While the scalars volume and variance and matrices and compactly describe aspects of the South Island terrain, they are not expected to determine the wave drag as they do not characterize the terrain spectra. In a later section, we will use the terrain spectra (Young and Pielke 1983), denoted herein as , to compute a wave drag matrix.

c. Roughness and smoothing

The roughness of terrain is important for wave drag. A rough terrain may generate gravity waves with shorter scales and more momentum transport (Smith and Kruse 2017).

Terrain smoothing may be done for several reasons. A terrain dataset may be smoothed and subsampled to reduce the size of the dataset. It may be smoothed to match the grid size of a numerical model. Herein, we smooth to represent the nonlinear effect of stratification, weak winds, low-level blocking, and flow around steep terrain.

A convenient smoother computes the convolution of the actual terrain with an isotropic Gaussian weighting function to give a smoothed terrain , so
e14
where and L is the smoothing length scale. Equivalently, the smoothing can be done with a Gaussian filter in wavenumber space. The original Fourier transformed terrain is
e15
and the transform of the smoothed terrain is
e16
The smoothed terrain is recovered from
e17
The computation of (14) is fast because of its symmetry, but (15)(17) can be combined with FFT wave computations to be even faster. An example of Gaussian smoothing is given in Fig. 1, using the FFT method.
Fig. 1.
Fig. 1.

South Island, NZ, terrain (m) from the 1-km GTOPO30 dataset (a) without smoothing and (b) smoothed with L = 10 km.

Citation: Journal of the Atmospheric Sciences 75, 8; 10.1175/JAS-D-17-0380.1

The effect of smoothing is to spread out the terrain onto the sea, decreasing the mountain peaks and filling in the valleys. The terrain volume in (2) is unchanged by smoothing. Other effects of Gaussian smoothing are given in Table 1. Generally, smoothing has little impact on the terrain orientation ( and ). The smoothing decreases the large-scale anisotropy as the smoothing kernel [(14) or (16)] is isotropic. With very strong smoothing, the terrain would approach the isotropic Gaussian smoothing kernel. The smoothing increases the small-scale anisotropy as the smallest-scale terrain is rather isotropic. A small patch of the Southern Alps appears random and isotropic. As these small scales are removed by smoothing, the larger-scale anisotropy is revealed. The variance and roughness are quickly reduced by smoothing. Note that while we have included statistics for the original terrain data in Table 1 (i.e., L = 1 km), we doubt that the wave field sees this finescale terrain. Even if it did, those short-wavelength waves would be nonhydrostatic and carry little momentum flux (Smith and Kruse 2017).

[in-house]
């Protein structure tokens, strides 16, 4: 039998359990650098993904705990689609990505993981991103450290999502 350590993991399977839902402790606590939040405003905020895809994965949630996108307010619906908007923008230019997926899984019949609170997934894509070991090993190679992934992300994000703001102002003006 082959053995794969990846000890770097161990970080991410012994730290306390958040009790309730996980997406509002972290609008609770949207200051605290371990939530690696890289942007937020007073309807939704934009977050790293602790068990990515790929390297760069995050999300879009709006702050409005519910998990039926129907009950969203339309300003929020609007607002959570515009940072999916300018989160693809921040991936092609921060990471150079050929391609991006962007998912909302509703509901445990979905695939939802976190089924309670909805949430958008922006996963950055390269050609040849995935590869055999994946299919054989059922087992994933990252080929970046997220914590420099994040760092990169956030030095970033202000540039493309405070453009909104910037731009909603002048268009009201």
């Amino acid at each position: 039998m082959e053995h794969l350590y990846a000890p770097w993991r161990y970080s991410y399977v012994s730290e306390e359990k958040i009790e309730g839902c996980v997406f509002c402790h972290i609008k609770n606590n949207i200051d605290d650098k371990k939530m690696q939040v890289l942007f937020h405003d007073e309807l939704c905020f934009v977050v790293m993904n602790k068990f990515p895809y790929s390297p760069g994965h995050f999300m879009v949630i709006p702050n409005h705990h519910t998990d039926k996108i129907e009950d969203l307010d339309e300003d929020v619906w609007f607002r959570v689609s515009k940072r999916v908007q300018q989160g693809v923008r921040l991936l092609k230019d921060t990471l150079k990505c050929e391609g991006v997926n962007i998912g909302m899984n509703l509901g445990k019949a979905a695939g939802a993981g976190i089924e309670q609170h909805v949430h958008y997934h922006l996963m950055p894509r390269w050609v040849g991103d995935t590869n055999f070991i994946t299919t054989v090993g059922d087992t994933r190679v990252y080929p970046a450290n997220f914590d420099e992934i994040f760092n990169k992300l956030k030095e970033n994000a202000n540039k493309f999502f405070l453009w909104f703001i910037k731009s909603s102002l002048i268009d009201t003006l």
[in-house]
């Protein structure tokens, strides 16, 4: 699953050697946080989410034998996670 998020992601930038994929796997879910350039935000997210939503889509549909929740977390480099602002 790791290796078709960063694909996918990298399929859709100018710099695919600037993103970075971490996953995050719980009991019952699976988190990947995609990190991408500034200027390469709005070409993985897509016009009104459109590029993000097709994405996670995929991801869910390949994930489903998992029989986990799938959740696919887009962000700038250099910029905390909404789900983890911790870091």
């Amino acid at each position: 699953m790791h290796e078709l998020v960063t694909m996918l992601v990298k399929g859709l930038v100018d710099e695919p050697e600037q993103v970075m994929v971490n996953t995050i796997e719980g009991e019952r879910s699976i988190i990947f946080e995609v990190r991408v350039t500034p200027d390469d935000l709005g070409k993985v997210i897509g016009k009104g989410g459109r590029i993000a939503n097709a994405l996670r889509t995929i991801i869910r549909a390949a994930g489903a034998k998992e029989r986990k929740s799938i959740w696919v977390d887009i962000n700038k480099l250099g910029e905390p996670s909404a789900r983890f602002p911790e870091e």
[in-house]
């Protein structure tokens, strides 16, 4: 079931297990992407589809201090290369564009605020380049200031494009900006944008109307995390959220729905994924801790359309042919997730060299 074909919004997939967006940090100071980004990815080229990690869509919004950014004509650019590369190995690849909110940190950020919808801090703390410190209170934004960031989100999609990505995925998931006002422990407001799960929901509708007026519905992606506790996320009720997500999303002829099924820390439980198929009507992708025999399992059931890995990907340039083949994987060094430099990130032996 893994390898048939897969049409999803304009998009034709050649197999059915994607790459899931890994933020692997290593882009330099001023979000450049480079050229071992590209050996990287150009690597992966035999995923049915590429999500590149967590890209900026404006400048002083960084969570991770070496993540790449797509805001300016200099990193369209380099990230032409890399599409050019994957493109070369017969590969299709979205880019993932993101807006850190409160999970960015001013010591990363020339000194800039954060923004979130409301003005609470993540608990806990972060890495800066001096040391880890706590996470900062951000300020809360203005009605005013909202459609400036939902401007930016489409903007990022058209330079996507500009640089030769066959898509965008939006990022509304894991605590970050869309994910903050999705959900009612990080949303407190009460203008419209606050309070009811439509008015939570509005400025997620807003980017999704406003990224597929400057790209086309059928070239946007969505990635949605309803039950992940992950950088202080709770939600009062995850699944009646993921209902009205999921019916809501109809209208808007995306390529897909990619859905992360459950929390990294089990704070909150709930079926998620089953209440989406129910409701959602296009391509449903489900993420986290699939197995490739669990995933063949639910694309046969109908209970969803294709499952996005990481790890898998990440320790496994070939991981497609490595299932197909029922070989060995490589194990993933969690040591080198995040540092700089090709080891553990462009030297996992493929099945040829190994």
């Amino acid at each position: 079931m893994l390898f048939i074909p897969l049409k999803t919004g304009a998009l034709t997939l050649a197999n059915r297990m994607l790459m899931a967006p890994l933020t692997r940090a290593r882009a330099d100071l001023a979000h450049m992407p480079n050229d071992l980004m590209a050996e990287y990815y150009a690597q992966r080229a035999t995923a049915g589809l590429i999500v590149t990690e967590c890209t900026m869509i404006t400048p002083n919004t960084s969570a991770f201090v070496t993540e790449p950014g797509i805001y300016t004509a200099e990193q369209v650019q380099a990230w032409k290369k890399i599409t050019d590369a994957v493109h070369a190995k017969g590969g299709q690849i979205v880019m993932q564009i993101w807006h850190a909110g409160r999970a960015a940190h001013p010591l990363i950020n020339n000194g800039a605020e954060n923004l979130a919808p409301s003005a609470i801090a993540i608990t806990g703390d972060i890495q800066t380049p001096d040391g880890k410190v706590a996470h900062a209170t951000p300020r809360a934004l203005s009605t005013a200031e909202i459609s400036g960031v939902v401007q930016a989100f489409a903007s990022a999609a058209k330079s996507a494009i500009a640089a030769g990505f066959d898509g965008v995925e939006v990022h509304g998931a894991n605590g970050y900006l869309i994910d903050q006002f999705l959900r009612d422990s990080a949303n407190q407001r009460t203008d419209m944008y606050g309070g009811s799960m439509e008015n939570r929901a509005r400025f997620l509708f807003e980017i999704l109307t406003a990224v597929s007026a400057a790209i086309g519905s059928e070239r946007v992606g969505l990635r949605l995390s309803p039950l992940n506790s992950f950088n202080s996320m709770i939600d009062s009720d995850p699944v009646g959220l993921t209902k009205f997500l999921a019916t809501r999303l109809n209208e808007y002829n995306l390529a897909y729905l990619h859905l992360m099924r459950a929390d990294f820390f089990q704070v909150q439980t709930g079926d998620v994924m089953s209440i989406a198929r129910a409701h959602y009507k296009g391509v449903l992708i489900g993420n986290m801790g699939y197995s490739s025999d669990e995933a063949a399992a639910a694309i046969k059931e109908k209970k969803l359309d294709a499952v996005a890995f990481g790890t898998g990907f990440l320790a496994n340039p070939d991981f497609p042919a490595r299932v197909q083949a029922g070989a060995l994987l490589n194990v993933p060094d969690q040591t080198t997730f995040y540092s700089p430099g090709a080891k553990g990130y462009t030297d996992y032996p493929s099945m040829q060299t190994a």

4. The WRF wave drag dataset for New Zealand

a. Data quality

The observational basis for the current study is a continuous full-physics WRF Model simulation of airflow over New Zealand, done for the DEEPWAVE project from June through August 2014. The mesoscale simulation was carried out with 6-km resolution with boundary conditions from MERRA, version 2 (MERRA-2), global simulations. This run was compared carefully with a prior run using the operational ECMWF analysis as boundary conditions (Kruse et al. 2016). The two runs compared very well. A detailed comparison with observations was carried out, including aircraft leg winds and temperatures and vertically smoothed balloon soundings. The agreement was excellent. The general meteorological conditions during this period are described by Gisinger et al. (2017).

From the complex WRF fields, wave momentum flux components were computed at various altitudes every 3 h from
e18
over the entire South Island and a portion of the adjacent seas. Prior to this calculation, the velocity fields were spatially high-pass filtered to isolate gravity waves (Kruse and Smith 2015). Similarly, gravity wave momentum fluxes were computed along flight tracks and compared with aircraft data for each of 97 cross-mountain transects. Leg-by-leg fluxes compared moderately well between aircraft and WRF, while event-average fluxes agreed quantitatively (Kruse et al. 2016). A few additional WRF runs with 2-km resolution gave slightly larger momentum fluxes, but the comparison with data was not improved.